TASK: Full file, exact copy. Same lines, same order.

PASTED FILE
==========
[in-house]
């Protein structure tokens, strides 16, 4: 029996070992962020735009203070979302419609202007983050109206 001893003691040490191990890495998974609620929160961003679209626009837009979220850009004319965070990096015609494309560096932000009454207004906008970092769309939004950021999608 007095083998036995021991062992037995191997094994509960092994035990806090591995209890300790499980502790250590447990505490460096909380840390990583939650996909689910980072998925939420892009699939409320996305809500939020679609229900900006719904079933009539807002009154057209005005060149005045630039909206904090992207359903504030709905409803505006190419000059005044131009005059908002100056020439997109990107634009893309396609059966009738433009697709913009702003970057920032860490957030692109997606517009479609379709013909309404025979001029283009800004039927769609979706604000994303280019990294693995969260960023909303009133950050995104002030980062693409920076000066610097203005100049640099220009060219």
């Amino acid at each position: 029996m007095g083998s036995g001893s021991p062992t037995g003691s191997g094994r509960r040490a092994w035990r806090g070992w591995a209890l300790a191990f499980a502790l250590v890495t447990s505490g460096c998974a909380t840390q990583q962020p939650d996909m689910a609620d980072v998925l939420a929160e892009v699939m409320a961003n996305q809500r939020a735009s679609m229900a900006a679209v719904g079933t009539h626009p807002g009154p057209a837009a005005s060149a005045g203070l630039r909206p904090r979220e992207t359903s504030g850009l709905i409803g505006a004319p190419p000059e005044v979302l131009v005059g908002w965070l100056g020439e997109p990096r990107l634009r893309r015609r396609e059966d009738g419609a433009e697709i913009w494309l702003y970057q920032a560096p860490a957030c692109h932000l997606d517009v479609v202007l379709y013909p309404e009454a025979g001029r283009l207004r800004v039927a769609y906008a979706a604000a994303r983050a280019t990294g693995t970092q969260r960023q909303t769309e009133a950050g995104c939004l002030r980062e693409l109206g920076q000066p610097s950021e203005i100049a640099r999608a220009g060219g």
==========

[in-house]
């Protein structure tokens, strides 16, 4: 029996070992962020735009203070979302419609202007983050109206 001893003691040490191990890495998974609620929160961003679209626009837009979220850009004319965070990096015609494309560096932000009454207004906008970092769309939004950021999608 007095083998036995021991062992037995191997094994509960092994035990806090591995209890300790499980502790250590447990505490460096909380840390990583939650996909689910980072998925939420892009699939409320996305809500939020679609229900900006719904079933009539807002009154057209005005060149005045630039909206904090992207359903504030709905409803505006190419000059005044131009005059908002100056020439997109990107634009893309396609059966009738433009697709913009702003970057920032860490957030692109997606517009479609379709013909309404025979001029283009800004039927769609979706604000994303280019990294693995969260960023909303009133950050995104002030980062693409920076000066610097203005100049640099220009060219």
């Amino acid at each position: 029996m007095g083998s036995g001893s021991p062992t037995g003691s191997g094994r509960r040490a092994w035990r806090g070992w591995a209890l300790a191990f499980a502790l250590v890495t447990s505490g460096c998974a909380t840390q990583q962020p939650d996909m689910a609620d980072v998925l939420a929160e892009v699939m409320a961003n996305q809500r939020a735009s679609m229900a900006a679209v719904g079933t009539h626009p807002g009154p057209a837009a005005s060149a005045g203070l630039r909206p904090r979220e992207t359903s504030g850009l709905i409803g505006a004319p190419p000059e005044v979302l131009v005059g908002w965070l100056g020439e997109p990096r990107l634009r893309r015609r396609e059966d009738g419609a433009e697709i913009w494309l702003y970057q920032a560096p860490a957030c692109h932000l997606d517009v479609v202007l379709y013909p309404e009454a025979g001029r283009l207004r800004v039927a769609y906008a979706a604000a994303r983050a280019t990294g693995t970092q969260r960023q909303t769309e009133a950050g995104c939004l002030r980062e693409l109206g920076q000066p610097s950021e203005i100049a640099r999608a220009g060219g």